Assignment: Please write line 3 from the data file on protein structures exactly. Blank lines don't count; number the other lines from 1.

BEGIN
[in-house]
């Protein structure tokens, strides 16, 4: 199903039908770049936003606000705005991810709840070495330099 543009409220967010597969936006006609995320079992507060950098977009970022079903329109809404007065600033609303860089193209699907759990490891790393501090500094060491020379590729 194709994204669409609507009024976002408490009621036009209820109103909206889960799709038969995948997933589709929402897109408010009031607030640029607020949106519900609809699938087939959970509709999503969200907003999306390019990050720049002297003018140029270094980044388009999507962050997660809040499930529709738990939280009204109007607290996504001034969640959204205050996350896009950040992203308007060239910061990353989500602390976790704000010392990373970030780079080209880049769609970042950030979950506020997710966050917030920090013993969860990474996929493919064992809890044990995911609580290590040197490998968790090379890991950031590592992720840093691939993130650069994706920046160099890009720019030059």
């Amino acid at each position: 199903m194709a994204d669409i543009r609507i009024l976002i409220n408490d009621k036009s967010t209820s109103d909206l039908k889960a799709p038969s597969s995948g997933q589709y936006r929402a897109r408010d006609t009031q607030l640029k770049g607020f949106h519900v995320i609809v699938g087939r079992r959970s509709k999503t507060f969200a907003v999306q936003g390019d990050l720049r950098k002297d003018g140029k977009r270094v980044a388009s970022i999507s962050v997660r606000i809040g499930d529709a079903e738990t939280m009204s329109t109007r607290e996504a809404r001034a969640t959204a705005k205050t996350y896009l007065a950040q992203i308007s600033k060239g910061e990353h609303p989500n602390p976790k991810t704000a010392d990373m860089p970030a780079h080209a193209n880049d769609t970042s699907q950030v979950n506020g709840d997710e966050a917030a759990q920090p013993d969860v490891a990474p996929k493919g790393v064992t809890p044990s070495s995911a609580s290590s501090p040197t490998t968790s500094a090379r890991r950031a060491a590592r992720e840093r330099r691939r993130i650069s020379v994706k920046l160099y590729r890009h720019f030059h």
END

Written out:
């Amino acid at each position: 199903m194709a994204d669409i543009r609507i009024l976002i409220n408490d009621k036009s967010t209820s109103d909206l039908k889960a799709p038969s597969s995948g997933q589709y936006r929402a897109r408010d006609t009031q607030l640029k770049g607020f949106h519900v995320i609809v699938g087939r079992r959970s509709k999503t507060f969200a907003v999306q936003g390019d990050l720049r950098k002297d003018g140029k977009r270094v980044a388009s970022i999507s962050v997660r606000i809040g499930d529709a079903e738990t939280m009204s329109t109007r607290e996504a809404r001034a969640t959204a705005k205050t996350y896009l007065a950040q992203i308007s600033k060239g910061e990353h609303p989500n602390p976790k991810t704000a010392d990373m860089p970030a780079h080209a193209n880049d769609t970042s699907q950030v979950n506020g709840d997710e966050a917030a759990q920090p013993d969860v490891a990474p996929k493919g790393v064992t809890p044990s070495s995911a609580s290590s501090p040197t490998t968790s500094a090379r890991r950031a060491a590592r992720e840093r330099r691939r993130i650069s020379v994706k920046l160099y590729r890009h720019f030059h």